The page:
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High school football report, Clint Eastwood style

In some ways, it seems it was just yesterday that we were debating the issue of running up the score after Bluffton High School's 76-0 win over Hilton Head High on opening night. But here we are, already four weeks into the high school football season.

Area fans have had a lot to get excited about, with several teams shaping up to be region title contenders -- if not state title contenders. Nobody's perfect, though, especially this early in the season -- though Bluffton has been pretty darn close so far.

With that in mind, let's take a look at the good, bad and ugly (but mostly the good) from the first four weeks.


  • Bluffton's offense. Good doesn't really do it justice. The Bobcats are even better than they were a year ago, when they set a school record with 473 points (in 14 games) and reached the Class 3-A Lower State final. The Bobcats have already scored 265 points in four games this year, topping 60 in each game -- and that's with their starters resting for most of the second half of each game.
  • Beaufort High's offense. If the Bobcats have been the gold standard, then the Eagles are, well, they've been pretty golden, too. They've put up 161 points in three games, and unlike Bluffton, one of their big outputs came against a strong, Class 4-A opponent, albeit a 49-45 loss to Fort Dorchester. Even more impressive, they did it without star running back D'Vonta Cohen, who missed the second half with a sprained ankle.
  • Whale Branch's offense. See a trend developing here? There are a lot of offensive playmakers around the county this season, which already has a certain sports editor dreading the task of picking an all-area offense. The Warriors have their share, and they've put up 119 points while starting 3-0, including a blowout of a decent Military Magnet team.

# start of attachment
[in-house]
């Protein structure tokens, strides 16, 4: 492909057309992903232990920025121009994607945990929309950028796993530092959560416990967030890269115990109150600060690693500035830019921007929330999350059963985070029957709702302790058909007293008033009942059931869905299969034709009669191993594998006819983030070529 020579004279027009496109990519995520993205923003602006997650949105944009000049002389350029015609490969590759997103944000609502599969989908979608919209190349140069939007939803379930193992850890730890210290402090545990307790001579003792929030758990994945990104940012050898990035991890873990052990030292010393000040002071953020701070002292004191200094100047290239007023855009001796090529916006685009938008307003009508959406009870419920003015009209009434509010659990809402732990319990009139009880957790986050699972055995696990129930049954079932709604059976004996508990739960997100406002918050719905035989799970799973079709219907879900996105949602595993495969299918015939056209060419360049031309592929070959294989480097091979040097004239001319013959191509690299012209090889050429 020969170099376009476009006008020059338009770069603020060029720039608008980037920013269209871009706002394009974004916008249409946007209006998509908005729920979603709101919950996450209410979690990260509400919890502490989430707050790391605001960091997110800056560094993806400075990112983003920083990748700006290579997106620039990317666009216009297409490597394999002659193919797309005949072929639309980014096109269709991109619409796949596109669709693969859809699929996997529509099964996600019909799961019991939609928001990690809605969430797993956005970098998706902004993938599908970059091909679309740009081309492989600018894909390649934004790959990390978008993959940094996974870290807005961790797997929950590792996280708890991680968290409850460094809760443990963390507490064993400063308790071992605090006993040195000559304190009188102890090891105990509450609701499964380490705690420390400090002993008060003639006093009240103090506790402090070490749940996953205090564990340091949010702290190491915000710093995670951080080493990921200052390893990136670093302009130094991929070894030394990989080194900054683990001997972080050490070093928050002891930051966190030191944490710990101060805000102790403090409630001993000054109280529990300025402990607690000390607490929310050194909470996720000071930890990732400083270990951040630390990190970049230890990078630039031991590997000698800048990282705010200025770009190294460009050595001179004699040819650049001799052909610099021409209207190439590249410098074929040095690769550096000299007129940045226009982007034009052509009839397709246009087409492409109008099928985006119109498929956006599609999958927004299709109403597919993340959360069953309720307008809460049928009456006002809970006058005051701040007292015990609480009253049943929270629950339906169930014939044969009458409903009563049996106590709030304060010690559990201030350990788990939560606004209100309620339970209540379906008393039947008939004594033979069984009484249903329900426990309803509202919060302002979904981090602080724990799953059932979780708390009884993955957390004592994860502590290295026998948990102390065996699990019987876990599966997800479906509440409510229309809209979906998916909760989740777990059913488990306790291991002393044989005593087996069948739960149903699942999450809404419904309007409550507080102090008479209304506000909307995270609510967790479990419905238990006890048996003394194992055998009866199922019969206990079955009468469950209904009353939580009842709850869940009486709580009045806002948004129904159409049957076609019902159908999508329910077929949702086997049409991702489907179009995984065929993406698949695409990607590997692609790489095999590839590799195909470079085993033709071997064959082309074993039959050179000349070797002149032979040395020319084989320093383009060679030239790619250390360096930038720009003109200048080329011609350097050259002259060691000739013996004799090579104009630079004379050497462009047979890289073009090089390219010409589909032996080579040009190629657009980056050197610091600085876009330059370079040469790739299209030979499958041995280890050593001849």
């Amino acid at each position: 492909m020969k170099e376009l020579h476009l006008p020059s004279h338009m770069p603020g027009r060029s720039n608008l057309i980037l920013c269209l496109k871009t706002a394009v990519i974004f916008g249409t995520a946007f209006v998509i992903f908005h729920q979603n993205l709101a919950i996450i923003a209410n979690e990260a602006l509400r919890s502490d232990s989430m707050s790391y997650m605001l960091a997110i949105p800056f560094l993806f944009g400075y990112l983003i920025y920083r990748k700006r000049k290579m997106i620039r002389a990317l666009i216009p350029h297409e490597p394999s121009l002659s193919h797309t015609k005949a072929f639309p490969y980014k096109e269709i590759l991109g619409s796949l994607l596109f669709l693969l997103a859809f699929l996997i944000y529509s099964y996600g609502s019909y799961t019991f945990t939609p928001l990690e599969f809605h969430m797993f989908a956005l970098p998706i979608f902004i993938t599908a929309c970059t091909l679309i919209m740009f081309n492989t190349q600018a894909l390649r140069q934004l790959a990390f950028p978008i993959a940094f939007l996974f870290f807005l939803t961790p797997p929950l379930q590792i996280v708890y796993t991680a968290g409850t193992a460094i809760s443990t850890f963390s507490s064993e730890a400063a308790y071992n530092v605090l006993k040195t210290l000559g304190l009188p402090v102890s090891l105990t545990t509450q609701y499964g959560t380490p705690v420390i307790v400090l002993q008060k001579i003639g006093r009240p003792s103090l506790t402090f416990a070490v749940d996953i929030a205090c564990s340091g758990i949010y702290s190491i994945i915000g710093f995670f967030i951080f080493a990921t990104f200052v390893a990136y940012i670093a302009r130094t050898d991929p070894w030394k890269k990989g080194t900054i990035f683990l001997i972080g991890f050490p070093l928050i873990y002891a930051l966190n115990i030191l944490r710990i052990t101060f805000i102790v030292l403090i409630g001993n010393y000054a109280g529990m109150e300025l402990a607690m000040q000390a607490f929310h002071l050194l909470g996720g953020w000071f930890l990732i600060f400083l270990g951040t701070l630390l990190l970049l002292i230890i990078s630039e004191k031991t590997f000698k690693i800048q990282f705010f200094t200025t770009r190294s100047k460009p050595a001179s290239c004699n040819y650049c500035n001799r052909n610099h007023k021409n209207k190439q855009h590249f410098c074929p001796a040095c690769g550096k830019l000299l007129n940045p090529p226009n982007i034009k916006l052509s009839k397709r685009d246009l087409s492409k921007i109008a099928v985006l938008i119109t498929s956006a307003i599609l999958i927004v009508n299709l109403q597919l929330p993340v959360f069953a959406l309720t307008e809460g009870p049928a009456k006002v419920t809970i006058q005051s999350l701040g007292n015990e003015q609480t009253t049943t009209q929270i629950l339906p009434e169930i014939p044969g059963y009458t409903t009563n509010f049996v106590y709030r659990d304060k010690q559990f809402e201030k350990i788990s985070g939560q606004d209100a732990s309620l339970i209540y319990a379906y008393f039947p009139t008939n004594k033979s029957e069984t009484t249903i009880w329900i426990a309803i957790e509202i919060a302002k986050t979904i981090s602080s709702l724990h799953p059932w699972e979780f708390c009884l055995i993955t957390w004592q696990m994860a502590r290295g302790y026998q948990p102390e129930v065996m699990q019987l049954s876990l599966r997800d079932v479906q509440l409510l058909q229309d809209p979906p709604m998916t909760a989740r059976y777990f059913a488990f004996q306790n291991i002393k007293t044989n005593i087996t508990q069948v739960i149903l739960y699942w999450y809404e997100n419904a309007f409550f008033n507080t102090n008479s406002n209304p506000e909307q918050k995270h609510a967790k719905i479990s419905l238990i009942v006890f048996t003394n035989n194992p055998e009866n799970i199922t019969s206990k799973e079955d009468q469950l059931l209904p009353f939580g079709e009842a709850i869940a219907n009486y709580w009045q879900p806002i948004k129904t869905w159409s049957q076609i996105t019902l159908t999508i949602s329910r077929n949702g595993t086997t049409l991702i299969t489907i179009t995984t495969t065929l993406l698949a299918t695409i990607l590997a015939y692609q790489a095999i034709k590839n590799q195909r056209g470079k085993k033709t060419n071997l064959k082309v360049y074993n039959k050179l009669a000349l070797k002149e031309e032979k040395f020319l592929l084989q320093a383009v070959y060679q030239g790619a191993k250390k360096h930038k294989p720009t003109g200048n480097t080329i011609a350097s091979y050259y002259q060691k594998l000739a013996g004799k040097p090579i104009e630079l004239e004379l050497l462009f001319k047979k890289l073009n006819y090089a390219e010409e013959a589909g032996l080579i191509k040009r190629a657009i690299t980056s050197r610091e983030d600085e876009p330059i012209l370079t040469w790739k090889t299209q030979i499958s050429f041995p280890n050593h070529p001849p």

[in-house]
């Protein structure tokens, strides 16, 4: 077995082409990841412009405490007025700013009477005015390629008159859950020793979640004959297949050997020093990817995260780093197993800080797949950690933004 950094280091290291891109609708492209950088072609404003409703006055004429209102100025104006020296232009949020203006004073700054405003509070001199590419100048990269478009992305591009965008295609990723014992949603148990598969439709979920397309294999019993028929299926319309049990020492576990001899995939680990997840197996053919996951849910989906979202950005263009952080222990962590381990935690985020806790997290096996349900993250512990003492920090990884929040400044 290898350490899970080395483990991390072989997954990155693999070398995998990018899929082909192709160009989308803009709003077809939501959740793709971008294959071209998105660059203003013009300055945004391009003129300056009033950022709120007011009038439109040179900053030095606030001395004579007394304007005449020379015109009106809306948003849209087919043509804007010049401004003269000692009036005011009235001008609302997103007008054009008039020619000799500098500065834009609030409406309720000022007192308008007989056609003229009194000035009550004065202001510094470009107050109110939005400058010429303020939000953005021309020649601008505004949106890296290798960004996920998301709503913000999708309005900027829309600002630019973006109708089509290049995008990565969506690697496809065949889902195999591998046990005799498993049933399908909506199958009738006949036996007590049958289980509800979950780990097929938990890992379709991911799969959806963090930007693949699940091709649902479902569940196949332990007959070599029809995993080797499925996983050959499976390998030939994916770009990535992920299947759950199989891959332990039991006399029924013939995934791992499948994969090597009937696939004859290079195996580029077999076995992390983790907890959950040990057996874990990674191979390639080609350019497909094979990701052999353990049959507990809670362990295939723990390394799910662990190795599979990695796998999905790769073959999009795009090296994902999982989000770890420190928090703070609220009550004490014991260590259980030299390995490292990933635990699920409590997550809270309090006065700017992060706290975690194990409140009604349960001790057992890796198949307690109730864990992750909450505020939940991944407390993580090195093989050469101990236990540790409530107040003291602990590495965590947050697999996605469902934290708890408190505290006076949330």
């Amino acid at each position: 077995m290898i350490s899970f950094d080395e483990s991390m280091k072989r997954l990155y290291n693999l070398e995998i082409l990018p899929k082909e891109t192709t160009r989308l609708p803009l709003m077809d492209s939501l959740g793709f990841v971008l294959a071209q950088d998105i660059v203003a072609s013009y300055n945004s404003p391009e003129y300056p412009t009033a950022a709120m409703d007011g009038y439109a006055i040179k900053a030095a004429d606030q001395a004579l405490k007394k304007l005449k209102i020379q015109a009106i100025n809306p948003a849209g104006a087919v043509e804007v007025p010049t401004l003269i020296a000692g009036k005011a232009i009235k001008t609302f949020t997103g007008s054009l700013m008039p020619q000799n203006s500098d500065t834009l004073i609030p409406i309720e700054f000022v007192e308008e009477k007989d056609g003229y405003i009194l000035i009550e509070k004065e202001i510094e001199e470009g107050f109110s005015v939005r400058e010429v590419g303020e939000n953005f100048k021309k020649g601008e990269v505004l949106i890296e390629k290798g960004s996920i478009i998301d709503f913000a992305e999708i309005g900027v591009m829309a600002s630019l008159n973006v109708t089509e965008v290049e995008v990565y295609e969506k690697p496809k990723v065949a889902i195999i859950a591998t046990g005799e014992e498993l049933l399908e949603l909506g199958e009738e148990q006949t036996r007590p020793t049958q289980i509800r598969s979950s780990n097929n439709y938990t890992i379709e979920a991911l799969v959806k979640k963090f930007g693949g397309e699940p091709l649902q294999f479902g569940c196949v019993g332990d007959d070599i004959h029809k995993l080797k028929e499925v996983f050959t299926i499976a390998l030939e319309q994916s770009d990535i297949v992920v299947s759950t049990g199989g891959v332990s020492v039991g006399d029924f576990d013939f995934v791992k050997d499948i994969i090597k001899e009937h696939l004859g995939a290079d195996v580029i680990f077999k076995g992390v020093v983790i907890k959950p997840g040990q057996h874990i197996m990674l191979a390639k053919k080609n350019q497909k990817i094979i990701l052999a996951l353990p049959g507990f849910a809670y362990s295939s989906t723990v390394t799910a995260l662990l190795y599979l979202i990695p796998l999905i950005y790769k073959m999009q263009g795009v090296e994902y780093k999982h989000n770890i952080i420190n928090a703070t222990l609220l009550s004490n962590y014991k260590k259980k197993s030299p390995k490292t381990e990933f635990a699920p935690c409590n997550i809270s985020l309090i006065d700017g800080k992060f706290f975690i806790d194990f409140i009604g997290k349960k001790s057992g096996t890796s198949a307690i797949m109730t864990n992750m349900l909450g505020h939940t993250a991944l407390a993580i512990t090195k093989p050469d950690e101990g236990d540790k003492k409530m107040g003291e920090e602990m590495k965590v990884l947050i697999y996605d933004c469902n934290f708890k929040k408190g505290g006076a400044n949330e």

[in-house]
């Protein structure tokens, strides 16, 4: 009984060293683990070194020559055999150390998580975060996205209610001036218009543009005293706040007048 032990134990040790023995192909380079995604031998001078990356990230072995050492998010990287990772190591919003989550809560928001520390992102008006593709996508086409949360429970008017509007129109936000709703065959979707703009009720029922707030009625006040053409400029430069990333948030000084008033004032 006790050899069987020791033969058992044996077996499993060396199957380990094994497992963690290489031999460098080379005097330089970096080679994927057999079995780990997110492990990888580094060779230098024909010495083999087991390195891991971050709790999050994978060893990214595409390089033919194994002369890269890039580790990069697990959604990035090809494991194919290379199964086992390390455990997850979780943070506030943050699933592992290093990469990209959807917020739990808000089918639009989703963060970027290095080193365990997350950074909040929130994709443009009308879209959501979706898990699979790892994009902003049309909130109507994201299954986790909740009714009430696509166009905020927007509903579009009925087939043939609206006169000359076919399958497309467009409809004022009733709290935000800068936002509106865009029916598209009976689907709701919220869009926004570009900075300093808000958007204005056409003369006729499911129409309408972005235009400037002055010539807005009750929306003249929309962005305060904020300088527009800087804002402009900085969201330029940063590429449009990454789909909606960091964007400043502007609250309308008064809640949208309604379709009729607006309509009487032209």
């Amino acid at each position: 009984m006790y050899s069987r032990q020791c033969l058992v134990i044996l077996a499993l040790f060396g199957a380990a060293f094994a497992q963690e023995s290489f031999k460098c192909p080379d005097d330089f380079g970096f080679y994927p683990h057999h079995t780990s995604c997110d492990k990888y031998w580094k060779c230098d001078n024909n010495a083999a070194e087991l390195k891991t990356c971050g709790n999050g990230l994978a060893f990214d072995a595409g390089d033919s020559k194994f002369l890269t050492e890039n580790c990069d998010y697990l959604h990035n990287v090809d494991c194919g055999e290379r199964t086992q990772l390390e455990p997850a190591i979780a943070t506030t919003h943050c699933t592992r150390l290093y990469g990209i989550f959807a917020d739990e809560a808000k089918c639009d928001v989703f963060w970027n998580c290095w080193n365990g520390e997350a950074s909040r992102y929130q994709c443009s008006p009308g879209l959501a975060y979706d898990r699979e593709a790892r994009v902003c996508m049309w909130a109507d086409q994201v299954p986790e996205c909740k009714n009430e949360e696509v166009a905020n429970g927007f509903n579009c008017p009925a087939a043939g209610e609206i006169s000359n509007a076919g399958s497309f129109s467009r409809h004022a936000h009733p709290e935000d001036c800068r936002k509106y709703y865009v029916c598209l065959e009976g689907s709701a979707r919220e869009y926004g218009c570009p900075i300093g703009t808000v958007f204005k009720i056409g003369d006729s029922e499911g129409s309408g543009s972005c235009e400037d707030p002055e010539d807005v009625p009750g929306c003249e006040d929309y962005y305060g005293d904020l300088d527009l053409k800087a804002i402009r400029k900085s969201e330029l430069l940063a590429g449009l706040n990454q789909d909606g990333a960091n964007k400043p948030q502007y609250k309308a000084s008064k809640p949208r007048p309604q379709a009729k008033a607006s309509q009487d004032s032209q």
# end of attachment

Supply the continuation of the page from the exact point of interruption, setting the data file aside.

• Thomas Heyward's region title hopes. The Rebels looked to be a contender going into the season, and now they probably have to be considered the favorite. They rolled up more than 600 yards of offense in routing Northwood Academy on Friday, and with Hilton Head Christian, Hilton Head Prep and St. Andrew's going through rebuilding years somewhat, the title is up for grabs.

  • Beaufort High's pass defense. Eagles fans were on the ledge after giving up nearly 300 passing yards to Fort Dorchester's Ethan Long in last year's 34-29 loss, so they're bound to be beside themselves after Long passed for 433 yards and five touchdowns Friday. The Eagles had a tough time matching up with Fort Dorchester's spread offense, and a tougher time wrapping up and making open-field tackles.
  • The state of our postgame interviews. I can't think of a single quote that jumped off the page at me so far this season, and there are two reasons I can think of for that. For one, we've covered a lot of lopsided games, which doesn't really lend itself to an interesting interview. Second, Hilton Head High coach Tim Singleton isn't talking to us, and he was usually good for at least one jaw-dropping, head-shaking or laugh-out-loud quote per week.

  • The strength of Bluffton's schedule. Don't get me wrong, the Bobcats are really, really good. But they haven't been tested, like, at all. And, frankly, they probably won't be until the playoffs. No other team in Region 7-AAA has a winning record, and Berkeley, the presumed top challenger to Bluffton in the preseason, has been outscored 82-0 while starting 0-3. It will be a big jump up from anyone on the Bobcats' regular-season schedule to the caliber of teams they'll see in the playoffs.
  • The state of SCISAA football. The bad economy has taken its toll on enrollment at many of the state's private schools, and it is reflected in roster size and quality of play. Some teams dropped from 11-man football to 8-man football this season, and many that didn't probably should have. Hilton Head Prep's opening opponent, Charleston Collegiate, had 13 players, and First Baptist forfeited to Hilton Head Christian on Friday because the Hurricanes had only 12 healthy players.
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